The dog days of airports, flying

David Lindeman - Contributing Columnist

There are few places in this world where you can observe human behavior as well as you can in an airport.

We spent Christmas in Denver visiting our grandchildren — oh, and our grandchildren’s parents, who happen to live there, too. Being forced to wait in the airport because of delays on both ends of the trip gave me ample time to make some observations and way too much time to think about them.

First of all, there are the dogs. There were so many dogs in the terminals in Columbus and Denver that I thought I had taken a wrong turn and wound up at the Westminster Dog Show. Little dogs, big dogs, all kinds of dogs.

Apparently, all the Fidos and Butches are what are called “emotional support” dogs. They are allowed to make the trip because if their owners fly without them, the humans will suffer some kind of emotional breakdown. I can see how this could be true in some cases, but I have to say there sure are a lot of people out there whose emotional well-being is dependent on their dogs.

If I had to sit next to someone else’s big dog on a plane it might damage my emotional well-being. It also could cause an allergic reaction, which would cause me to have an emotional breakdown of my own. Fortunately, that didn’t happen.

I have to say all the dogs we saw were very well behaved, although a few of them looked really nervous about getting on a plane. Maybe the dogs should be able to bring along a cat to help them feel better about flying.

Here’s another interesting observation. We flew on the airline with the bizarre seating method where you get a number, then grab whatever seat you can on the plane once your number is called for boarding. It’s supposed to be faster. I’m not sure that’s true, but it does increase the anxiety of being able to find seats together. It’s enough to make me want to take a dog with me to calm my nerves.

Anyway, there are all sorts of ways to game this seating system. This particular airline seems to have an inordinate number of people in wheelchairs on every flight. They’re lined up like planes waiting to take off in Atlanta after a power outage. These people get to board early in the process, which is fine with me — except for the ones that hop out of their wheelchairs once they get to the plane as if they suddenly have been the beneficiary of a miraculous instance of divine healing. If I were a suspicious person — well, OK, I am a suspicious person — I would say there is some wheelchair fraud going on.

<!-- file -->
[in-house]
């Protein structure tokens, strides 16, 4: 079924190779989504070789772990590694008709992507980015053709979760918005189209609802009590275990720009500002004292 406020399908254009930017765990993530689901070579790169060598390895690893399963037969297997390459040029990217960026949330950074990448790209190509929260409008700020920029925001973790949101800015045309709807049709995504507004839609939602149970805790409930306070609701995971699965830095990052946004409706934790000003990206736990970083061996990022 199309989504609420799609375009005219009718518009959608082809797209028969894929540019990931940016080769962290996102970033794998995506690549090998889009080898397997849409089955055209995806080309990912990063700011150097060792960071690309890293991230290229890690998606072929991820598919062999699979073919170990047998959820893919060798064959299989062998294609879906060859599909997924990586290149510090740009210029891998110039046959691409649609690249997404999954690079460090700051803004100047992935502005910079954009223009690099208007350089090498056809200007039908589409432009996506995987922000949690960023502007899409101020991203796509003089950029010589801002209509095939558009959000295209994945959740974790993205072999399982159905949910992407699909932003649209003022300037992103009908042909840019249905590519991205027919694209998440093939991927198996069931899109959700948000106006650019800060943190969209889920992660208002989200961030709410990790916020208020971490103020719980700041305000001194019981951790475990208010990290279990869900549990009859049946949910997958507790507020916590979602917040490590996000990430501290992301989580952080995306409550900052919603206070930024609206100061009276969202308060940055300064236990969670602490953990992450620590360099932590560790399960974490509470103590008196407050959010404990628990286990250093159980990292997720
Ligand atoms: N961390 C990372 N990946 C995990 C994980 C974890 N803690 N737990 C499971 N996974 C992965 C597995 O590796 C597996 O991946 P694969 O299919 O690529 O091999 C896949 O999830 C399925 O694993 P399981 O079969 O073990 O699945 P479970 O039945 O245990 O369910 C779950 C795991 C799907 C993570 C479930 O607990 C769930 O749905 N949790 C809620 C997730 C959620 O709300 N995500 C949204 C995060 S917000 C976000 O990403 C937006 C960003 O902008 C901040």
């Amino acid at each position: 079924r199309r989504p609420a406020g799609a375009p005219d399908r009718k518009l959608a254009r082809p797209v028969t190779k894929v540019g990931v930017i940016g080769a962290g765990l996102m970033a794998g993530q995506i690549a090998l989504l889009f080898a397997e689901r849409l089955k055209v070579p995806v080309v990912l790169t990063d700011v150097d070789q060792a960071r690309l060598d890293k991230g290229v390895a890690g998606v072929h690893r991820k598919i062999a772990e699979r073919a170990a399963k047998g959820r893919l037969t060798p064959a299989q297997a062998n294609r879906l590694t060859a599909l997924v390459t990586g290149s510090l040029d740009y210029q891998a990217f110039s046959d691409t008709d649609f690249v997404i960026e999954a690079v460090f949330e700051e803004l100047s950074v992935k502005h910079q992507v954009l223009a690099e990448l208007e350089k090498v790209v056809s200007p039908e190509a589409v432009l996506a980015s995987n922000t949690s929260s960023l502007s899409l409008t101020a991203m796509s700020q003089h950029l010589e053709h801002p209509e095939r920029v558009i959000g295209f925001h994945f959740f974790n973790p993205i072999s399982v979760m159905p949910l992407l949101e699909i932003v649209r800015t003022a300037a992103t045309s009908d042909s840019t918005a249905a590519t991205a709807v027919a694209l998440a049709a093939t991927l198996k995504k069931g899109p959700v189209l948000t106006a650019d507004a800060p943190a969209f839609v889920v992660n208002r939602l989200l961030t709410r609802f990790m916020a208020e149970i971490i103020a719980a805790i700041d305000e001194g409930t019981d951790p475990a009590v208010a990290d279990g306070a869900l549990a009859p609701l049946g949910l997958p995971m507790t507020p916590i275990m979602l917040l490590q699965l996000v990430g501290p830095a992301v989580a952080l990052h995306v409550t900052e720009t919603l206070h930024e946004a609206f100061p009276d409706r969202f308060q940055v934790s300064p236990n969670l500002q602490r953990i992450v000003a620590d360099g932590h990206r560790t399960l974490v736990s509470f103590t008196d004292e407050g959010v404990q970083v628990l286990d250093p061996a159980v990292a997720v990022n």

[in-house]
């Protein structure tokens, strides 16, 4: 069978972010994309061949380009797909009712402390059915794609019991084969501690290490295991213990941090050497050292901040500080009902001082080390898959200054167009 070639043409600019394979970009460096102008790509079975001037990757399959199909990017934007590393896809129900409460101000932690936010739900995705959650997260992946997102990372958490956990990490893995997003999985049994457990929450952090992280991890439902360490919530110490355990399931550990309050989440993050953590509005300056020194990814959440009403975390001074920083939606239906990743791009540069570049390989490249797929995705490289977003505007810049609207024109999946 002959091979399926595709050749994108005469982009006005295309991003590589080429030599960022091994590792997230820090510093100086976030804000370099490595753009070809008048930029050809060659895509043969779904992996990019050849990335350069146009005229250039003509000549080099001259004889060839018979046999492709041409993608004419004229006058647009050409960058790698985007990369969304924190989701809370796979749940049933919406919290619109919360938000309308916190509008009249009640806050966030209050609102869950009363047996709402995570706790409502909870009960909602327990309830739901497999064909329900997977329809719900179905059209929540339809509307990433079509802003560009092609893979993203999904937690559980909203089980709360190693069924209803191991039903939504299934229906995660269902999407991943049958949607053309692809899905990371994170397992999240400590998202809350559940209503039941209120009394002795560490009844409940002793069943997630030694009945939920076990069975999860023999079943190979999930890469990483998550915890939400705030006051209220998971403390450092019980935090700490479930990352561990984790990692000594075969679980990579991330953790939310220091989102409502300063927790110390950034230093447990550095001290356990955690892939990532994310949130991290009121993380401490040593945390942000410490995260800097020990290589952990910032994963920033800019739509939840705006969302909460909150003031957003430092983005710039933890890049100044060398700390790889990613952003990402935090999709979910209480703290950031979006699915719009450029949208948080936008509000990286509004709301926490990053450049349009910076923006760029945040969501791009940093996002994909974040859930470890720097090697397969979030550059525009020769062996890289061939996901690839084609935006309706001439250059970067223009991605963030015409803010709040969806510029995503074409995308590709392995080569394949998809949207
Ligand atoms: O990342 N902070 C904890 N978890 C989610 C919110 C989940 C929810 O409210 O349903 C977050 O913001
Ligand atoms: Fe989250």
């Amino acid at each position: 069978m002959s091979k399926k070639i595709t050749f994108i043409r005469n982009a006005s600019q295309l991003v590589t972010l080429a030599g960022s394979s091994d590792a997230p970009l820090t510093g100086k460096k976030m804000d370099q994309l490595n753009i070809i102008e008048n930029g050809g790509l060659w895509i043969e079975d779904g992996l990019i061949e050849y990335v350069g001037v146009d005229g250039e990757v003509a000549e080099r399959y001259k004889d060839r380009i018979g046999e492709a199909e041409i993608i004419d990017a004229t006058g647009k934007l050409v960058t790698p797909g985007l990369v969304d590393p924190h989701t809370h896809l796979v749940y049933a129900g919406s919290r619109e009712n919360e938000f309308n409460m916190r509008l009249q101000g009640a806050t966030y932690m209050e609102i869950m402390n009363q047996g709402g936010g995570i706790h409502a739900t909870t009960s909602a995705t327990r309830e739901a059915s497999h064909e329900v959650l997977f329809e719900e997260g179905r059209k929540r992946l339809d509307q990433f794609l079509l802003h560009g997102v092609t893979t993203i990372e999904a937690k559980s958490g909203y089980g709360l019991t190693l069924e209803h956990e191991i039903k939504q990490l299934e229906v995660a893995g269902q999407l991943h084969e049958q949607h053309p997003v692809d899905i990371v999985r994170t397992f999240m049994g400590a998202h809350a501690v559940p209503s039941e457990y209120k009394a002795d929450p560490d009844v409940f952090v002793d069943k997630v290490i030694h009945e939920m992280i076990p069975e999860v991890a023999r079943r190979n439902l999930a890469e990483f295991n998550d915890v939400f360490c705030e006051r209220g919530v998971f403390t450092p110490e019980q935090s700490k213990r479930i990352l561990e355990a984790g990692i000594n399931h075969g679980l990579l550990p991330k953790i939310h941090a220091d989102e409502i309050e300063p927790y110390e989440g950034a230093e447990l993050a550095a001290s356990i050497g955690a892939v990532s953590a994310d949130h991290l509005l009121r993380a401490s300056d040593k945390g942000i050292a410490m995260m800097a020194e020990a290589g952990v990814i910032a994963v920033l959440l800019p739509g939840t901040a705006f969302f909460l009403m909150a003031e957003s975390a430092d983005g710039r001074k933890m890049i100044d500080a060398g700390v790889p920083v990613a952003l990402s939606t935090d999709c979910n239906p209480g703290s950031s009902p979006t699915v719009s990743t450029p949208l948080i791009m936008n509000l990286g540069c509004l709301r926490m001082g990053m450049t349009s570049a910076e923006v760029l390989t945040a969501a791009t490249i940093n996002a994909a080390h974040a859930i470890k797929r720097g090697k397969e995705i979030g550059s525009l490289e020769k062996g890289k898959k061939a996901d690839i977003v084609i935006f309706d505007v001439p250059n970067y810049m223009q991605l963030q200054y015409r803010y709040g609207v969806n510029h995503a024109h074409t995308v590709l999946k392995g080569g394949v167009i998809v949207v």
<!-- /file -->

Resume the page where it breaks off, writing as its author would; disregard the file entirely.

I really get suspicious when I see someone in a wheelchair with a big dog.

I considered going up to some of the wheelchairs and maybe kicking a few people in the shins to see if they really were disabled but I thought that might be going a little too far. Besides, they might kick back.

Here’s another trick used by regular passengers on that airline. If there are three seats together, one will sit in the window seat and one in the aisle seat, leaving a seat in the center. They hope no one will sit in between them, and then if the plane is not sold out they have extra space. This is particularly successful if the two people in question are sumo wrestlers or maybe dressed like they’ve been sleeping on the streets for a month. I think not showering for a week before the flight also might be effective, but then you take the risk of having a dog wanting to sit next to you.

All’s well that ends well. We did find seats together, the flights might have been late but they were safe and this particular airline doesn’t charge you extra for snacks or luggage or for breathing the air so I guess I shouldn’t complain.

Besides, I got all that entertainment watching people (and their dogs) and coming up with what most likely are wildly inaccurate observations about human behavior. It does make me wonder, though — what do you think all those people thought when they were looking at me?

David Lindeman

Contributing Columnist

David Lindeman is a Troy resident and former editor at the Troy Daily News. He can be reached at

David Lindeman is a Troy resident and former editor at the Troy Daily News. He can be reached at